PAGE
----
Bilan Carbone®

The Bilan Carbone® method was developed by ADEME (Agency for the Environment and Energy Management) in 2004. It is supported by the Association Bilan Carbone (ABC) which offers a method, tools and training in good GHG practices. The GHG accounting process according to the Bilan Carbone® method follows 5 steps:

  • Defining the objectives of the carbon accounting project

  • The definition of organizational, operational and temporal perimeters

  • Data collection and use

  • Establishing an action plan to reduce emissions

  • Summary and reporting

GHG Protocol


The GHG Protocol was created by the World Business Council for Sustainable Development (WBCSD) and the World Resources Institute (WRI). The GHG Protocol calculation and reporting standards have been used worldwide since the publication of the first reference in 2001. The method takes into account the 6 greenhouse gases identified by the Tokyo Protocol. It covers an organizational, and operational scope (scope 1 and 2 ) as well as indirect emissions from scope 3. Its calculation methods are those recommended by the IPCC. The GHG Protocol includes an emissions reduction calculation and guidance for setting reduction targets.

ISO 14064-1 and ISO 14069 standards

The first part of ISO 14064 sets out the standards on which organizations can base the inventory of greenhouse gases emitted by their activities. It thus contributes to 2 of the 17 Sustainable Development Goals (SDG) established by the United Nations: promoting sustainable industrialization and combating climate change. The ISO 14069 standard provides the methods for applying the ISO 14064 standard for carbon accounting within organizations.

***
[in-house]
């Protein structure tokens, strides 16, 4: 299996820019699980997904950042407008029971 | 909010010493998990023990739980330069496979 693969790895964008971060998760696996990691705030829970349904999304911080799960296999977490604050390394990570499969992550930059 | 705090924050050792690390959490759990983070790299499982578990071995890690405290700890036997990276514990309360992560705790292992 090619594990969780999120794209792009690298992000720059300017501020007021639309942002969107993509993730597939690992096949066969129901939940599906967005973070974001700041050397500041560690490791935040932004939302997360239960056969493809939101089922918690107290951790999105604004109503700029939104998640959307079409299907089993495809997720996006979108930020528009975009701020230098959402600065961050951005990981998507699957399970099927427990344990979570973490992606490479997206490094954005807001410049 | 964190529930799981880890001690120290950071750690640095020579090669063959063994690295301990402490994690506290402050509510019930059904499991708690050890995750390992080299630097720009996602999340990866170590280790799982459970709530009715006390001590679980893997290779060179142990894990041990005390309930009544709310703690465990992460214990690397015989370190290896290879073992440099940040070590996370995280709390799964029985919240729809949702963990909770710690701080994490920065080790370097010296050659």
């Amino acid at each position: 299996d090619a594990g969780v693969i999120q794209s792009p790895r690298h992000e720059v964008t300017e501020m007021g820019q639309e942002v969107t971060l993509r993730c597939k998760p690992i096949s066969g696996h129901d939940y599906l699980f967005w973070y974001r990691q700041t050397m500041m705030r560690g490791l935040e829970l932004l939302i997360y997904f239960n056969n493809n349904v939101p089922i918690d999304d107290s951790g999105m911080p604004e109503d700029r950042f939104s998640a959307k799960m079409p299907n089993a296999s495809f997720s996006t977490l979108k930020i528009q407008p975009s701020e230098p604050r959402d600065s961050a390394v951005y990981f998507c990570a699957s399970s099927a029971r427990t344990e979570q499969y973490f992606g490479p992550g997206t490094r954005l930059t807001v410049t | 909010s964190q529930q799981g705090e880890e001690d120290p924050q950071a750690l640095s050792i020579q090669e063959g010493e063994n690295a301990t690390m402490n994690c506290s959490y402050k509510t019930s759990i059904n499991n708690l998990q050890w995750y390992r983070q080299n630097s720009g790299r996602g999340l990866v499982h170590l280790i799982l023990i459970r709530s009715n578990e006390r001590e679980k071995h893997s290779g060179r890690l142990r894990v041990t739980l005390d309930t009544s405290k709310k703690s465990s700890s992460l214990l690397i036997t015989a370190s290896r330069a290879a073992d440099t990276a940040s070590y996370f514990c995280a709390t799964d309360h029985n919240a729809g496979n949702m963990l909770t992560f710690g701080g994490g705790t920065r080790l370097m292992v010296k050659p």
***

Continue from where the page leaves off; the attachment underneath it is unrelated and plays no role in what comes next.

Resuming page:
Why is carbon accounting important for companies?

Carbon accounting is an important step in making your company part of a sustainable development. The calculation of carbon emissions and their monitoring are part of a CSR approach, and allow:

To put in place specific and structured targets for reducing CO2 emissions.

It is about ensuring that the activities of your company or organization are viable in a low-carbon world, and consistent with the objectives of keeping global warming below 2°C increase compared to the pre-industrial era.

To comply with the regulations in force and anticipate new legislative measures on the subject.

In France, several measures have been taken in terms of climate regulation, from the Grenelle II law which makes carbon accounting mandatory for certain large companies, to the TEPCV (law on energy transition for green growth) which strengthens environmental reporting obligations in CSR reports.

To significantly improve the brand image of the company by communicating around its data and its commitments.

Providing clear and standardized information to stakeholders is essential in a context where investors must also decarbonize their portfolios and participate in the development of sectors in phase with the transition.

Obtain ISO certifications and environmental labels that are important to the public and stakeholders.

Extra-financial reporting can be supported by labels and certifications that meet the expectations of the various stakeholders. Taking into account indirect emissions generated upstream of the value chain implies greater demands from companies concerning the commitments of their suppliers.

Carbon accounting: what's next?

While essential, carbon accounting is just the starting point in the climate change battle. The calculated emissions should guide concrete actions, prompting organizations to set and achieve short- and long-term reduction goals. Initiating a corporate carbon footprint  will make it possible to identify the company's main emission sources, and therefore to define action priorities. To align with IPCC recommendations, continuous monitoring and strategic steps towards ambitious targets are crucial. Carbon accounting methods and standards empower companies to craft action plans rooted in science, driving impactful contributions to greenhouse gas reduction objectives.

As regulations evolve, more organizations face expanded carbon reporting requirements. In today's low-carbon world, every company must engage with carbon accounting.


bottom of page